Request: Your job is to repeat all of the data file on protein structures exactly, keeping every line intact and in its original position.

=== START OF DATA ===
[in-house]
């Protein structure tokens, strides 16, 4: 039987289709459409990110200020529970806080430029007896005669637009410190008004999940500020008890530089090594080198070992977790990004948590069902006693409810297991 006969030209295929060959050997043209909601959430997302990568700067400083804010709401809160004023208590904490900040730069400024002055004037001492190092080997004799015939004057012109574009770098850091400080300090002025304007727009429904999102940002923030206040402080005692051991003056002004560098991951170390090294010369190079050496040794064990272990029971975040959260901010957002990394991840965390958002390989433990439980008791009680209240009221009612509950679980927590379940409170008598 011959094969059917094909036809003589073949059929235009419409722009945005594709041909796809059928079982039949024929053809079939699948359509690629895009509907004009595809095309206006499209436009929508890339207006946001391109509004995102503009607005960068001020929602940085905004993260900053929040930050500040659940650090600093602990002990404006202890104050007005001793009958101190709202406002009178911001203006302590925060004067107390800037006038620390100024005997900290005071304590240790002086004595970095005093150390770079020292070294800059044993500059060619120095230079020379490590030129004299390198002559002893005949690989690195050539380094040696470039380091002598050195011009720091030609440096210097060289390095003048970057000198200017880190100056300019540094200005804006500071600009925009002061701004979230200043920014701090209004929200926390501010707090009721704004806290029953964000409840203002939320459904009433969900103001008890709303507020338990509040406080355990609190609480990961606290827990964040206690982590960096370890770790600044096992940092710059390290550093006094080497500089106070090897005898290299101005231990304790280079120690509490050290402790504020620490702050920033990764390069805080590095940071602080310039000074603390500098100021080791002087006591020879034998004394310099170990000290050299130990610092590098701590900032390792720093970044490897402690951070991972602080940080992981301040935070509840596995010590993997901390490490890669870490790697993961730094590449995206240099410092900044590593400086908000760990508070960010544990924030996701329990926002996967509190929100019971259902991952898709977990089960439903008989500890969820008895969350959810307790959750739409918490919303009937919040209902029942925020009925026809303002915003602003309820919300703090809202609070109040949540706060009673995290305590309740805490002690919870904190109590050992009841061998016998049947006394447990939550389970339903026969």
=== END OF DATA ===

[in-house]
């Protein structure tokens, strides 16, 4: 039987289709459409990110200020529970806080430029007896005669637009410190008004999940500020008890530089090594080198070992977790990004948590069902006693409810297991 006969030209295929060959050997043209909601959430997302990568700067400083804010709401809160004023208590904490900040730069400024002055004037001492190092080997004799015939004057012109574009770098850091400080300090002025304007727009429904999102940002923030206040402080005692051991003056002004560098991951170390090294010369190079050496040794064990272990029971975040959260901010957002990394991840965390958002390989433990439980008791009680209240009221009612509950679980927590379940409170008598 011959094969059917094909036809003589073949059929235009419409722009945005594709041909796809059928079982039949024929053809079939699948359509690629895009509907004009595809095309206006499209436009929508890339207006946001391109509004995102503009607005960068001020929602940085905004993260900053929040930050500040659940650090600093602990002990404006202890104050007005001793009958101190709202406002009178911001203006302590925060004067107390800037006038620390100024005997900290005071304590240790002086004595970095005093150390770079020292070294800059044993500059060619120095230079020379490590030129004299390198002559002893005949690989690195050539380094040696470039380091002598050195011009720091030609440096210097060289390095003048970057000198200017880190100056300019540094200005804006500071600009925009002061701004979230200043920014701090209004929200926390501010707090009721704004806290029953964000409840203002939320459904009433969900103001008890709303507020338990509040406080355990609190609480990961606290827990964040206690982590960096370890770790600044096992940092710059390290550093006094080497500089106070090897005898290299101005231990304790280079120690509490050290402790504020620490702050920033990764390069805080590095940071602080310039000074603390500098100021080791002087006591020879034998004394310099170990000290050299130990610092590098701590900032390792720093970044490897402690951070991972602080940080992981301040935070509840596995010590993997901390490490890669870490790697993961730094590449995206240099410092900044590593400086908000760990508070960010544990924030996701329990926002996967509190929100019971259902991952898709977990089960439903008989500890969820008895969350959810307790959750739409918490919303009937919040209902029942925020009925026809303002915003602003309820919300703090809202609070109040949540706060009673995290305590309740805490002690919870904190109590050992009841061998016998049947006394447990939550389970339903026969």